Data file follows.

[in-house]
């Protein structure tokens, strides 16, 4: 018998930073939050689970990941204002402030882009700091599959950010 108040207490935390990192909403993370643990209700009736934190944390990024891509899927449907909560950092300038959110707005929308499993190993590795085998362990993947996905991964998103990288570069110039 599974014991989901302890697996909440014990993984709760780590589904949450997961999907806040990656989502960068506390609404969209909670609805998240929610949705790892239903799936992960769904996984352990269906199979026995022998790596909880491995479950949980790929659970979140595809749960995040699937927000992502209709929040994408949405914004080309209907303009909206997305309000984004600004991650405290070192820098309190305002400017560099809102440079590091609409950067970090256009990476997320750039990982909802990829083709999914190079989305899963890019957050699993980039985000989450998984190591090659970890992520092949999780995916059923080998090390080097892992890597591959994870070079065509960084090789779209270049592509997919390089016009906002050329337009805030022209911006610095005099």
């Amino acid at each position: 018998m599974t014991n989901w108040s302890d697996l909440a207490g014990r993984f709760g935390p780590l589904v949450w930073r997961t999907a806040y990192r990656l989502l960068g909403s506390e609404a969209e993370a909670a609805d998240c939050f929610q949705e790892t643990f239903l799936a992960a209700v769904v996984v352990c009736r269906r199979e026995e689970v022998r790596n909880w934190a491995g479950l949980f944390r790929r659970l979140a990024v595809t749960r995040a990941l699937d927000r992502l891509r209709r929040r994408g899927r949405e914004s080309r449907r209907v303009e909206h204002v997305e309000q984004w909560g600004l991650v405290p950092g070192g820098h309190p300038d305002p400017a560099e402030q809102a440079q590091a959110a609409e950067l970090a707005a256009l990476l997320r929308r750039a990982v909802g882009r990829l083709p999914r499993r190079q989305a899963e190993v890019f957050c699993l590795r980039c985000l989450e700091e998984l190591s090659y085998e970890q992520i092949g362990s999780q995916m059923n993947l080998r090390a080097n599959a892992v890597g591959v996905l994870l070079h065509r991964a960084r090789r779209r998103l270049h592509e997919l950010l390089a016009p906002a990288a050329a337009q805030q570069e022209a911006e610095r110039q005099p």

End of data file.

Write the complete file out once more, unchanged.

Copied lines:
[in-house]
């Protein structure tokens, strides 16, 4: 018998930073939050689970990941204002402030882009700091599959950010 108040207490935390990192909403993370643990209700009736934190944390990024891509899927449907909560950092300038959110707005929308499993190993590795085998362990993947996905991964998103990288570069110039 599974014991989901302890697996909440014990993984709760780590589904949450997961999907806040990656989502960068506390609404969209909670609805998240929610949705790892239903799936992960769904996984352990269906199979026995022998790596909880491995479950949980790929659970979140595809749960995040699937927000992502209709929040994408949405914004080309209907303009909206997305309000984004600004991650405290070192820098309190305002400017560099809102440079590091609409950067970090256009990476997320750039990982909802990829083709999914190079989305899963890019957050699993980039985000989450998984190591090659970890992520092949999780995916059923080998090390080097892992890597591959994870070079065509960084090789779209270049592509997919390089016009906002050329337009805030022209911006610095005099």
């Amino acid at each position: 018998m599974t014991n989901w108040s302890d697996l909440a207490g014990r993984f709760g935390p780590l589904v949450w930073r997961t999907a806040y990192r990656l989502l960068g909403s506390e609404a969209e993370a909670a609805d998240c939050f929610q949705e790892t643990f239903l799936a992960a209700v769904v996984v352990c009736r269906r199979e026995e689970v022998r790596n909880w934190a491995g479950l949980f944390r790929r659970l979140a990024v595809t749960r995040a990941l699937d927000r992502l891509r209709r929040r994408g899927r949405e914004s080309r449907r209907v303009e909206h204002v997305e309000q984004w909560g600004l991650v405290p950092g070192g820098h309190p300038d305002p400017a560099e402030q809102a440079q590091a959110a609409e950067l970090a707005a256009l990476l997320r929308r750039a990982v909802g882009r990829l083709p999914r499993r190079q989305a899963e190993v890019f957050c699993l590795r980039c985000l989450e700091e998984l190591s090659y085998e970890q992520i092949g362990s999780q995916m059923n993947l080998r090390a080097n599959a892992v890597g591959v996905l994870l070079h065509r991964a960084r090789r779209r998103l270049h592509e997919l950010l390089a016009p906002a990288a050329a337009q805030q570069e022209a911006e610095r110039q005099p």